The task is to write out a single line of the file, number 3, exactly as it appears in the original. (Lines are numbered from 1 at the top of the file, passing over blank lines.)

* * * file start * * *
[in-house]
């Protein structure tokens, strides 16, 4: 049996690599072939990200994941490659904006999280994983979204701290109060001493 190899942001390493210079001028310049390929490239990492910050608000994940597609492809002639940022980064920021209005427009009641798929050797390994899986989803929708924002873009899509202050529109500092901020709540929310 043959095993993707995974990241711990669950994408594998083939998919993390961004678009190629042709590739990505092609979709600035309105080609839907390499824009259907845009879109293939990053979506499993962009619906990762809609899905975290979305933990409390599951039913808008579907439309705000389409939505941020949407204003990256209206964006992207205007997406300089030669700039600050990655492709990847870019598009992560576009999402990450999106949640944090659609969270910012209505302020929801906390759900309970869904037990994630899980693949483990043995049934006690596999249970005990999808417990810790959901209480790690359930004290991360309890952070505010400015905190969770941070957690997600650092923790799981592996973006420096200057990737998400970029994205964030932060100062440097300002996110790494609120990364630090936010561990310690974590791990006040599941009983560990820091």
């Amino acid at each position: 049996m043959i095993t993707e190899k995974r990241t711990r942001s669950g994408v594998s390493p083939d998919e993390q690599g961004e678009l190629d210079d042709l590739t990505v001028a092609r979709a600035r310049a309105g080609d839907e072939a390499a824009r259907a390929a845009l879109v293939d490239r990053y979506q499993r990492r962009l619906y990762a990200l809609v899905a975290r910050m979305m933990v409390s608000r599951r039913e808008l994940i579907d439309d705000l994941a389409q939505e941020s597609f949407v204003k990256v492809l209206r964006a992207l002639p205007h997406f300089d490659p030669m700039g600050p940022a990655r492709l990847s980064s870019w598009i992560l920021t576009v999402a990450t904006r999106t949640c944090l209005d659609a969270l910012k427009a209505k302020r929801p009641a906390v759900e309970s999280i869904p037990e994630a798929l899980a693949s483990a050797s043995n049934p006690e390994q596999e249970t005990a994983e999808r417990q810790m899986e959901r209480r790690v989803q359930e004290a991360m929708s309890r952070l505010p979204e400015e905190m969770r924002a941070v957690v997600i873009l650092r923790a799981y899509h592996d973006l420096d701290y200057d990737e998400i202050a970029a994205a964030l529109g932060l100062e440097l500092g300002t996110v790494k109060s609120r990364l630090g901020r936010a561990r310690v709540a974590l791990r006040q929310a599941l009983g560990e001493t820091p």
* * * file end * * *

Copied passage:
């Amino acid at each position: 049996m043959i095993t993707e190899k995974r990241t711990r942001s669950g994408v594998s390493p083939d998919e993390q690599g961004e678009l190629d210079d042709l590739t990505v001028a092609r979709a600035r310049a309105g080609d839907e072939a390499a824009r259907a390929a845009l879109v293939d490239r990053y979506q499993r990492r962009l619906y990762a990200l809609v899905a975290r910050m979305m933990v409390s608000r599951r039913e808008l994940i579907d439309d705000l994941a389409q939505e941020s597609f949407v204003k990256v492809l209206r964006a992207l002639p205007h997406f300089d490659p030669m700039g600050p940022a990655r492709l990847s980064s870019w598009i992560l920021t576009v999402a990450t904006r999106t949640c944090l209005d659609a969270l910012k427009a209505k302020r929801p009641a906390v759900e309970s999280i869904p037990e994630a798929l899980a693949s483990a050797s043995n049934p006690e390994q596999e249970t005990a994983e999808r417990q810790m899986e959901r209480r790690v989803q359930e004290a991360m929708s309890r952070l505010p979204e400015e905190m969770r924002a941070v957690v997600i873009l650092r923790a799981y899509h592996d973006l420096d701290y200057d990737e998400i202050a970029a994205a964030l529109g932060l100062e440097l500092g300002t996110v790494k109060s609120r990364l630090g901020r936010a561990r310690v709540a974590l791990r006040q929310a599941l009983g560990e001493t820091p």